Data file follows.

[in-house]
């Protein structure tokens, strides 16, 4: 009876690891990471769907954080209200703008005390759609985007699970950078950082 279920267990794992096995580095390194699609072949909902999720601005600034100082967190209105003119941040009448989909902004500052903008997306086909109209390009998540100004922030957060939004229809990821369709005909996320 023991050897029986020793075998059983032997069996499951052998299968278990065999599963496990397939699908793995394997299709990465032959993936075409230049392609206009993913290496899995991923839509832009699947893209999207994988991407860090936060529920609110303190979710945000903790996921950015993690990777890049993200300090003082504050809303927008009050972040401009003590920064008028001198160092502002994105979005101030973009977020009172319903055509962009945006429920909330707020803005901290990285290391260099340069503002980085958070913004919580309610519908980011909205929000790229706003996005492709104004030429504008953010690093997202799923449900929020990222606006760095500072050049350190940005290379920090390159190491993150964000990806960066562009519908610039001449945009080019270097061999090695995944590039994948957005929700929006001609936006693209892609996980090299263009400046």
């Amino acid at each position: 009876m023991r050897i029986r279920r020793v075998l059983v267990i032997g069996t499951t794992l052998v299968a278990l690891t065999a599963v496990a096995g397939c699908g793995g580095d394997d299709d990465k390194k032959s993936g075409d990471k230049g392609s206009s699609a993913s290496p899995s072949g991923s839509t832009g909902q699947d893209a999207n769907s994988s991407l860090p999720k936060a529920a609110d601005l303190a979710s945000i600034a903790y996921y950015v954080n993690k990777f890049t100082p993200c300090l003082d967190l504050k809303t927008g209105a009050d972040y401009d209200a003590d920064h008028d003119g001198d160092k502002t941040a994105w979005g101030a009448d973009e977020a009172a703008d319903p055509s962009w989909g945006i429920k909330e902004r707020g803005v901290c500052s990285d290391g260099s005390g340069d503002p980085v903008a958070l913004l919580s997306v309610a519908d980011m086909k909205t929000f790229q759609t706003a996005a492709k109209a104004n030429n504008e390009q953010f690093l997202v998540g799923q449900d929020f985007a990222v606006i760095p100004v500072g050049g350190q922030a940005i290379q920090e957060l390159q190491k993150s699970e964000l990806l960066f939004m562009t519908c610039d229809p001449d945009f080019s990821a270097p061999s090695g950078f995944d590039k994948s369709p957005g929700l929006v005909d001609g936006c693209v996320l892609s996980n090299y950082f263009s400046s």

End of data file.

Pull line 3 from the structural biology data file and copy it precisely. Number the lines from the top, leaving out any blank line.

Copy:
């Amino acid at each position: 009876m023991r050897i029986r279920r020793v075998l059983v267990i032997g069996t499951t794992l052998v299968a278990l690891t065999a599963v496990a096995g397939c699908g793995g580095d394997d299709d990465k390194k032959s993936g075409d990471k230049g392609s206009s699609a993913s290496p899995s072949g991923s839509t832009g909902q699947d893209a999207n769907s994988s991407l860090p999720k936060a529920a609110d601005l303190a979710s945000i600034a903790y996921y950015v954080n993690k990777f890049t100082p993200c300090l003082d967190l504050k809303t927008g209105a009050d972040y401009d209200a003590d920064h008028d003119g001198d160092k502002t941040a994105w979005g101030a009448d973009e977020a009172a703008d319903p055509s962009w989909g945006i429920k909330e902004r707020g803005v901290c500052s990285d290391g260099s005390g340069d503002p980085v903008a958070l913004l919580s997306v309610a519908d980011m086909k909205t929000f790229q759609t706003a996005a492709k109209a104004n030429n504008e390009q953010f690093l997202v998540g799923q449900d929020f985007a990222v606006i760095p100004v500072g050049g350190q922030a940005i290379q920090e957060l390159q190491k993150s699970e964000l990806l960066f939004m562009t519908c610039d229809p001449d945009f080019s990821a270097p061999s090695g950078f995944d590039k994948s369709p957005g929700l929006v005909d001609g936006c693209v996320l892609s996980n090299y950082f263009s400046s």